[Update:] also check out this creamy kuri squash pudding with apples, flavored with maple syrup - it's even vegan!

Roasted winter squash with feta cheese

bakedsquashwfeta1.jpg

This is a super-easy and fast vegetarian one-dish meal. The feta does not really melt, it just sort of relaxes, and the saltiness of it contrasts perfectly with the sweet squash.

  • About 4 cups of cut-up squash, peeled if from a tough-skin kind
  • 4 cloves garlic
  • 1 cup (or more, to taste) feta cheese, crumbled
  • 1 tsp. dried thyme
  • Salt and pepper
  • Olive oil

Preheat the oven to 400°F / 200°C.

Peel and very roughly chop the garlic.

Toss together all the ingredients except for the cheese in a bowl until all is coated with the oil and the seasonings. Spread in one layer on a baking sheet. Bake, covered with foil, for about 30 minutes.

Remove the foil and sprinkle the feta cheese on top. Bake for another 10-15 minutes until the squash is tender (poke with knife) and the top is a tiny bit browned. (The feta will not change color much.) Serve immediately. .

Winter squash with crême fraiche and honey

squash_honeycreme1.jpg

This may sound like a dessert, and you can eat it as dessert if you like. But it's also a great side dish, for roast pork, roast lamb and so on. The cinnamon and cayenne add just a bit of zing that brings it all together. I could eat bowlfuls of this.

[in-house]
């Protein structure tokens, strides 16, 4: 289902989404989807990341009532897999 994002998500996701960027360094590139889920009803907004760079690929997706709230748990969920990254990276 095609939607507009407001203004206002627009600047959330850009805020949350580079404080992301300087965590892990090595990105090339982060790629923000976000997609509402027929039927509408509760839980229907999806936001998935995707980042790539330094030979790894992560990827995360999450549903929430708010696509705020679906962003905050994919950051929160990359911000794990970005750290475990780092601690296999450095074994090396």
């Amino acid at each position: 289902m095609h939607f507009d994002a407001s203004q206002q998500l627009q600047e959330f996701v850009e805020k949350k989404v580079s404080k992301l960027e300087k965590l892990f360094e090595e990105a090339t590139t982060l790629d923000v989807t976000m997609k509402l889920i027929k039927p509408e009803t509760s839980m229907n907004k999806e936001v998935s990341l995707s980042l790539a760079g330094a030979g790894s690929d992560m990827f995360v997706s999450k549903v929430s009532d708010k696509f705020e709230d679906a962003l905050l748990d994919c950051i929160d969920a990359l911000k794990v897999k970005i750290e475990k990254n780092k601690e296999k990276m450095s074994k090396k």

• About 4 cups of cut-up kabocha or kuri squash (here I used the orange-skinned Knirps, or kuri squash kind)
  • 1 cup crême fraiche
  • 3 Tbs. honey
  • 1/4 tsp (or a pinch) each of cinnamon and cayenne pepper
  • 1 tsp. salt

Put the cut-up squash into a pan and cover with water. Bring to a boil and simmer until the squash is tender, about 15-20 minutes. Drain the water.

Put the squash back in the pan. Add the crême fraiche, honey, and salt. Stir gently and simmer for another 5 minutes. Add the cinnamon and cayenne; mix well. (It will disintegrate somewhat, don't worry about it.) Serve while hot. This also re-heats in the microwave very well, and leaving it in the fridge for a day deepens the flavors.

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Produce: Winter squash and pumpkins

Mmm, the cheese dish looks great! I just made butternut squash cupcakes, and I have an extra one sitting around. I'll have to try this out!

Garrett | 11 October, 2006 - 20:45

Produce: Winter squash and pumpkins

Thank you so much for this article. As an American living in Tokyo I frequently see kabocha in the supermarket but am never sure on how to prepare it. I hope to try both of these recipes, as well as your recommendation for substituting it in nikujaga, soon.

Michael | 16 October, 2006 - 12:38

Re: Produce: Winter squash and pumpkins

i buy the frozen kabocha from Japanese supermarket and just eat it for breakfast. A wweet and delicious way to start the morning.

anon. | 3 September, 2009 - 15:22

Re: Produce: Winter squash and pumpkins

MMmMmm... Autumn is my favourite season of the year, not just because of the brilliant colours all around but also for the pumpkins and squash available! I unfortunately don't know enough ways to cook pumpkins and certainly don't know how to pick them... namely I don't know which ones stay firm (like butternuts) and which ones fall apart into fibrous watery strands (like most pumpkins I end up buying). So thanks for the recipes and thanks for letting me know which types I should be buying :)

Annabel | 5 September, 2009 - 22:19

Re: Produce: Winter squash and pumpkins

Thanks for this article.
Is it better to buy organic or is it OK to stick with the non-organic ones? Are squashes sprayed with pesticides?
Tks

anon. | 5 October, 2009 - 05:56